[SciPy-User] qr decompostion gives negative q, r ?

Virgil Stokes vs@it.uu...
Tue Nov 20 17:10:19 CST 2012


On 2012-11-20 23:57, Charles R Harris wrote:
>
>
> On Tue, Nov 20, 2012 at 3:49 PM, Virgil Stokes <vs@it.uu.se 
> <mailto:vs@it.uu.se>> wrote:
>
>     On 2012-11-20 23:13, Skipper Seabold wrote:
>     > On Tue, Nov 20, 2012 at 5:03 PM, Virgil Stokes <vs@it.uu.se
>     <mailto:vs@it.uu.se>> wrote:
>     >> On 2012-11-20 22:33, Da?id wrote:
>     >>> The QR descomposition is finding two matrices with certain
>     properties such that:
>     >>>
>     >>> A = Q·R
>     >>>
>     >>> But, if both Q and R are multiplied by -1, (-Q)·(-R) = Q·R =
>     A, still
>     >>> the same matrix. If Q is orthogonal, -Q is also. The sign is,
>     >>> therefore, arbitrary.
>     >>>
>     >>> On Tue, Nov 20, 2012 at 12:01 AM, Virgil Stokes <vs@it.uu.se
>     <mailto:vs@it.uu.se>> wrote:
>     >>>> I am using the latest versions of numpy (from
>     >>>> numpy-1.7.0b2-win32-superpack-python2.7.exe) and scipy (from
>     >>>> scipy-0.11.0-win32-superpack-python2.7.exe ) on a windows 7
>     (32-bit)
>     >>>> platform.
>     >>>>
>     >>>> I have used
>     >>>>
>     >>>> import numpy as np
>     >>>> q,r = np.linalg.qr(A)
>     >>>>
>     >>>> and compared the results to what I get from MATLAB (R2010B)
>     >>>>
>     >>>> [q,r] = qr(A)
>     >>>>
>     >>>> The q,r returned from numpy are both the negative of the q,r
>     returned
>     >>>> from MATLAB for the same matrix A. I believe that theq,r
>     returned from
>     >>>> MATLAB are correct. Why am I getting their negative from numpy?
>     >>>>
>     >>>> Note, I have tried this on several different matrices ---
>      numpy always
>     >>>> gives the negative of MATLAB's.
>     >>>>
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>     >> Thanks David,
>     >> I am well aware of this; but, I am using the QR decomposition for a
>     >> convariance (PD matrix) and the negative R is not very useful
>     in this
>     >> case and the numpy result, IMHO should not be the default.
>     >>
>     > Can't you guard against this in your code?
>     >
>     >> Why is numpy/Python different from that returned by MATLAB and
>     >> MATHEMATICA? This makes translations rather tricky and one
>     begins to
>     >> wonder if there are other differences.
>     > It can often depend on the version of the underlying LAPACK
>     functions
>     > used (or maybe even where/how it was compiled). In my
>     experience, I've
>     > seen linear algebra functions in MATLAB give different results up to
>     > an arbitrary sign when I know for a fact they were using the same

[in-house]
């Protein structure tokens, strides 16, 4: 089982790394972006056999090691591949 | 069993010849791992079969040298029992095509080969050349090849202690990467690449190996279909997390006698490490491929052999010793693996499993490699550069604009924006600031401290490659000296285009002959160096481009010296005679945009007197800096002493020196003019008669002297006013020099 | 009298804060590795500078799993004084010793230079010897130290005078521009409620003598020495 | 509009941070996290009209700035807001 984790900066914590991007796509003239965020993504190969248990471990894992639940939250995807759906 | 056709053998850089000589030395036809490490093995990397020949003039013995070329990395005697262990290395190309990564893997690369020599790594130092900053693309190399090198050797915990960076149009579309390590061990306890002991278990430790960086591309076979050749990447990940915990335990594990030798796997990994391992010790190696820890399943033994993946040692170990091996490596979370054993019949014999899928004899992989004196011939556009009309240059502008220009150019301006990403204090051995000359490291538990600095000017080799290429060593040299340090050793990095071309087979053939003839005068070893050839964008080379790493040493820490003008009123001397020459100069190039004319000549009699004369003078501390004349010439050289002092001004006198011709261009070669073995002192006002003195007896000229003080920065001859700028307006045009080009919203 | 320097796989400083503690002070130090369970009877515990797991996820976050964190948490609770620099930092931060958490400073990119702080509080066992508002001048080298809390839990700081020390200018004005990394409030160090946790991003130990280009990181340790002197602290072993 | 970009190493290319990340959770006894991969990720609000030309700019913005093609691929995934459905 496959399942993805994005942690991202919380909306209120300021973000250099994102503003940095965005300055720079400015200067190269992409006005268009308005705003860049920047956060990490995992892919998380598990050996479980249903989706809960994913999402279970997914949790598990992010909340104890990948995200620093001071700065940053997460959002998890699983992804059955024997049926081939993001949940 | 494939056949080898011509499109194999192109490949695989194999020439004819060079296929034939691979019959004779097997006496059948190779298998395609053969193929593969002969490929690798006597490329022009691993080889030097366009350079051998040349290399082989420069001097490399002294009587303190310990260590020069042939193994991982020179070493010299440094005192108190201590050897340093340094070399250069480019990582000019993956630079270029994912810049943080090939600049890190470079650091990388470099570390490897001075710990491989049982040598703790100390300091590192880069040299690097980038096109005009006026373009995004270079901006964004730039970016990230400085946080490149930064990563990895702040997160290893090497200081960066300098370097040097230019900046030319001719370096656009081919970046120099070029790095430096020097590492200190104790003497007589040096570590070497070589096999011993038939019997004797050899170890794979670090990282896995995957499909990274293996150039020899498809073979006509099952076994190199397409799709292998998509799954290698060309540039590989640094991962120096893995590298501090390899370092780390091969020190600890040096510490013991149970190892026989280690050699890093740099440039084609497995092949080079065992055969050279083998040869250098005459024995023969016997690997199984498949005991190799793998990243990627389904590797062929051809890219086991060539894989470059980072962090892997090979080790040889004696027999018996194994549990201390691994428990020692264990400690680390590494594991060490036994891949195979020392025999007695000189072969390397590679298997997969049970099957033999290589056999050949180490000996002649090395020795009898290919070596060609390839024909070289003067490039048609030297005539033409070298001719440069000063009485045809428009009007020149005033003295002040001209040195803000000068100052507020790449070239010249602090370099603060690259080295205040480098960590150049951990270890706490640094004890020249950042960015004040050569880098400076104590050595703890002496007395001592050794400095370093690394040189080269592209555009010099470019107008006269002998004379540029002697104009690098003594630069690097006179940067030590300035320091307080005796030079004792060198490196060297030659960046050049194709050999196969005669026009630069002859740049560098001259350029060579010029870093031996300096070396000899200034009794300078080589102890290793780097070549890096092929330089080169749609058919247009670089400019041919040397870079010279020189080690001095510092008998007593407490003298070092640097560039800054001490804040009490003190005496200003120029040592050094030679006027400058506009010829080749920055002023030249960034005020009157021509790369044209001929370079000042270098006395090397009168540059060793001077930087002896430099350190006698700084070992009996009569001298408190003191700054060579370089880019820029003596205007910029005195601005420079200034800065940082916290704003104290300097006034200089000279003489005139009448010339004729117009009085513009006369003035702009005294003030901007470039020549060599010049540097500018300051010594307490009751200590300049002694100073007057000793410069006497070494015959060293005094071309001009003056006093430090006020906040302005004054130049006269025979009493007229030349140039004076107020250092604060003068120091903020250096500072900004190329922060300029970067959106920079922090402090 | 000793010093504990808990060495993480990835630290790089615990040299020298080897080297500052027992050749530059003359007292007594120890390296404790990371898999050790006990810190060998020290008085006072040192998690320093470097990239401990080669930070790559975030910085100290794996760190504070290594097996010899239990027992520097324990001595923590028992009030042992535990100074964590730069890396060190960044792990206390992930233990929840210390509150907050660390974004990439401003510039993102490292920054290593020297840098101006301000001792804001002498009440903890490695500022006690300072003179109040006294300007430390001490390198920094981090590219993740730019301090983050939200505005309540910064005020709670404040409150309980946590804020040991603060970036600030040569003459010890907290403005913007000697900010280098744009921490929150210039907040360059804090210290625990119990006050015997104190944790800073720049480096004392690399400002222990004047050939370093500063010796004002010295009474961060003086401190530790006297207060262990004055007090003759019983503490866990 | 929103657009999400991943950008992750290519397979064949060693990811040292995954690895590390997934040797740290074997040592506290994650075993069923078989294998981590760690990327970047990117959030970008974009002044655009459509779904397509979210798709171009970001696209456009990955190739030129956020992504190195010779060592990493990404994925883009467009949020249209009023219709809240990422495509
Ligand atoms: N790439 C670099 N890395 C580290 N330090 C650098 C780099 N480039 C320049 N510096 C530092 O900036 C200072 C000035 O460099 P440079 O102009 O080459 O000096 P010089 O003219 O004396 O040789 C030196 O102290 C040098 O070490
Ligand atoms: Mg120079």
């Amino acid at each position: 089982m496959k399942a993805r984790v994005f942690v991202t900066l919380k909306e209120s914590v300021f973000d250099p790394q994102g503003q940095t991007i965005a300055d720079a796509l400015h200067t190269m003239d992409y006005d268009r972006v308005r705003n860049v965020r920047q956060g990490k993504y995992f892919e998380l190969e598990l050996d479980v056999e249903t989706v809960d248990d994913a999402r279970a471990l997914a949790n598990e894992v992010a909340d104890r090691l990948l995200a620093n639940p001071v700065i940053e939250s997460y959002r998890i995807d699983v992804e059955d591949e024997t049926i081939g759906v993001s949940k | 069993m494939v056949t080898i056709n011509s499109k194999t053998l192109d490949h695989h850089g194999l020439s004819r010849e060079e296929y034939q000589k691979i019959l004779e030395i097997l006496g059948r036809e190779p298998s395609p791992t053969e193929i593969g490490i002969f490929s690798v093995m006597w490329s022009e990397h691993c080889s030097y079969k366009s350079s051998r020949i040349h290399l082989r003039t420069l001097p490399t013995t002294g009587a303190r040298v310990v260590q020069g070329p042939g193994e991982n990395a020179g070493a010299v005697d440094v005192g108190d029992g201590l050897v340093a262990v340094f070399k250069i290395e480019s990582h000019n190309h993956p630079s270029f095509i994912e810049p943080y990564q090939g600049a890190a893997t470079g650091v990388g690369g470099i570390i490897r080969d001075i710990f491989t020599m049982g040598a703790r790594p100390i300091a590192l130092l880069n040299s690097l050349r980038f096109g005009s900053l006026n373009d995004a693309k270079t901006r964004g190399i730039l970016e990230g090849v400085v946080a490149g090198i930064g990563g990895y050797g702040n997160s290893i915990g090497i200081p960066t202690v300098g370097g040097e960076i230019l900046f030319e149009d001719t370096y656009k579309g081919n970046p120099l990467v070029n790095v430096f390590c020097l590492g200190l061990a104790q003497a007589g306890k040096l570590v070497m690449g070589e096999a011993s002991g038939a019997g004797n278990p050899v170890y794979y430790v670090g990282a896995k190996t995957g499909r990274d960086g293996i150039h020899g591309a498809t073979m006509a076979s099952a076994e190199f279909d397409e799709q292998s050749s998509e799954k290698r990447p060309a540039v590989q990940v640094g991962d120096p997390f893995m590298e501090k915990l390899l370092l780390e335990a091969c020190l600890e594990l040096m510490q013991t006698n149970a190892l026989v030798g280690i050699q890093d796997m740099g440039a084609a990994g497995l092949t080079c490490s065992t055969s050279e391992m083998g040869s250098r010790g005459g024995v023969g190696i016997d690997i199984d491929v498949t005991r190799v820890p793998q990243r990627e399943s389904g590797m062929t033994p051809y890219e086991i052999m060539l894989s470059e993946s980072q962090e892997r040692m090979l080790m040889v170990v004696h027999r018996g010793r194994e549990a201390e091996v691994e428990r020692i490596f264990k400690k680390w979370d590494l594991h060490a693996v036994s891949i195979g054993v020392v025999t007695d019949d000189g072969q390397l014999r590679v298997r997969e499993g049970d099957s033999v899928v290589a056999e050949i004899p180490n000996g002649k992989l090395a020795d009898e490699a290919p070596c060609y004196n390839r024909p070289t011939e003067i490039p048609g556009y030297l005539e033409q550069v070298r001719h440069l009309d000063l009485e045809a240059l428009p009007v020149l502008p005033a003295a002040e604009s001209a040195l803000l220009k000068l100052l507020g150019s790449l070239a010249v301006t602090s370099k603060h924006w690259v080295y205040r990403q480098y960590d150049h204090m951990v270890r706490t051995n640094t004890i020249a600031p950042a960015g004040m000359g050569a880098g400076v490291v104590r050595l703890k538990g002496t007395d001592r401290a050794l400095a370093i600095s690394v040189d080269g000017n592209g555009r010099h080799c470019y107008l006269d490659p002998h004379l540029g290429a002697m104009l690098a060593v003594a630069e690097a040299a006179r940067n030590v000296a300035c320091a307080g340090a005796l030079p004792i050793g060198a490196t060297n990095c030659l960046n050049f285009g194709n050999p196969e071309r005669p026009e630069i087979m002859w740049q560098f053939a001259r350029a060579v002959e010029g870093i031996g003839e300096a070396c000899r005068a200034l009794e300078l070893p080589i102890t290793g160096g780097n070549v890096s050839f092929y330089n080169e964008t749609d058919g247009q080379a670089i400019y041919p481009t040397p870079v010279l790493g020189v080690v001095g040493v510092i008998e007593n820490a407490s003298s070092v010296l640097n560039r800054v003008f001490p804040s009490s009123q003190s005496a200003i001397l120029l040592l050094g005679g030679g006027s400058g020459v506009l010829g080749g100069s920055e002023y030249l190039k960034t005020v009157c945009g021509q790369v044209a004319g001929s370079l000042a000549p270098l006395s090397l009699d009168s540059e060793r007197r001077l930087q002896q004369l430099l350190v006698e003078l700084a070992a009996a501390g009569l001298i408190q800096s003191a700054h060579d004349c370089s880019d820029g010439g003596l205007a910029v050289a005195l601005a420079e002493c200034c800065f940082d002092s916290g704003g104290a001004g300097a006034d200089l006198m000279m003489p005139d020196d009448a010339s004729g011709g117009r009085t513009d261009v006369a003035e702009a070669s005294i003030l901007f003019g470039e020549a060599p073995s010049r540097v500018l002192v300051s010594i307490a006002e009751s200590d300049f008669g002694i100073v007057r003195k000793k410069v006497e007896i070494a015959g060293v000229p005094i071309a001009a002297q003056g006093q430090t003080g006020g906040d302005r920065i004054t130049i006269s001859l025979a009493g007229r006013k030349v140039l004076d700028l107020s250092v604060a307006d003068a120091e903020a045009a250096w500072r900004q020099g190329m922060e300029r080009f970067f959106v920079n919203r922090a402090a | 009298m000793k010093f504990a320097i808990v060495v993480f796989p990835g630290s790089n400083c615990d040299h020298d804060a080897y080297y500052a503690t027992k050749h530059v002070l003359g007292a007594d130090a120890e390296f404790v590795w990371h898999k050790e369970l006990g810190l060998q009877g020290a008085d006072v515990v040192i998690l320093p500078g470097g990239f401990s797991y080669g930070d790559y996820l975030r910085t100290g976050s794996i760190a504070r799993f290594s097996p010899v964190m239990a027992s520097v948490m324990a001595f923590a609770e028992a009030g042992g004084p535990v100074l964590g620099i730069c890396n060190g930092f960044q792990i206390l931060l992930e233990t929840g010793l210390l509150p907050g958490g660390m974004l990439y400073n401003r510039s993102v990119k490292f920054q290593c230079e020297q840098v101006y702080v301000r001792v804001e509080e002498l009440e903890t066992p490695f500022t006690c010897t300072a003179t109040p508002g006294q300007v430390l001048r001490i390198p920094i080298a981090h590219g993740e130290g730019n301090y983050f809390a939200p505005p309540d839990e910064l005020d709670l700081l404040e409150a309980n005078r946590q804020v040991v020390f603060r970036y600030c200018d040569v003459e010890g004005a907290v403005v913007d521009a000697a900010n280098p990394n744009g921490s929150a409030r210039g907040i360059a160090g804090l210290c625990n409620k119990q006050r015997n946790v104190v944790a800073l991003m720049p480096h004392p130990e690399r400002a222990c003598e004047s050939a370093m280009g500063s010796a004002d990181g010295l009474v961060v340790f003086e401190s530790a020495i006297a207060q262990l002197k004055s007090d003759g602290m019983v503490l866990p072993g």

>     > underling LAPACK routine. I later upgraded the LAPACK that I used to
>     > build scipy and the signs agreed. I do not know if MATLAB does any
>     > kind of normalization after the fact, but you could file an issue or
>     > better yet provide a PR for the sign check in scipy if it's
>     something
>     > you don't want to check for in your code in the future. The
>     beauty of
>     > scipy is that you can look at the code to see why you're getting the
>     > results you're getting. You can find out the LAPACK version and then
>     > look at the helper functions that calls these routines to see what's
>     > going on. Good luck figuring that out with MATLAB, etc.
>     >
>     > Skipper
>     >
>     > Skipper
>     > _______________________________________________
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>     Ok Skipper,
>     Unfortunately, things are worse than I had hoped, numpy sometimes
>     returns the negative of the q,r and other times the same as MATLAB!
>     Thus, as someone has already mentioned in this discussion, the "sign"
>     seems to depend on the matrix being decomposed. This could be a
>     nightmare to track down.
>
>     I hope that I can return to some older versions of numpy/scipy to work
>     around this problem until this problem is fixed. Any suggestions
>     on how
>     to recover earlier versions would be appreciated.
>
>
> But why is it a problem? Why is Matlab "right"? What is the property 
> that you
> need to have in the decomposition?
I have already posted an answer to your first question, Chuck.

MATLAB is correct because the results of my application (Kalman filter 
using QR factorization of the covariance matrix) are correct -- I have 
verified this. The QR factorization is used to propagate the R matrix 
and clearly if the "sign" of R changes in an unpredictable manner (at 
least I have been unable to predict the "sign" changes that occur in 
numpy), then the answer is unlikely to be correct.

I believe that I have answered your questions. If not, then you might 
look at a paper/tutorial/book that discusses the "square-root Kalman 
filter". Then, if you have any additional questions on my application, I 
will try my best to answer them for you.
>
> Chuck
>
>
>
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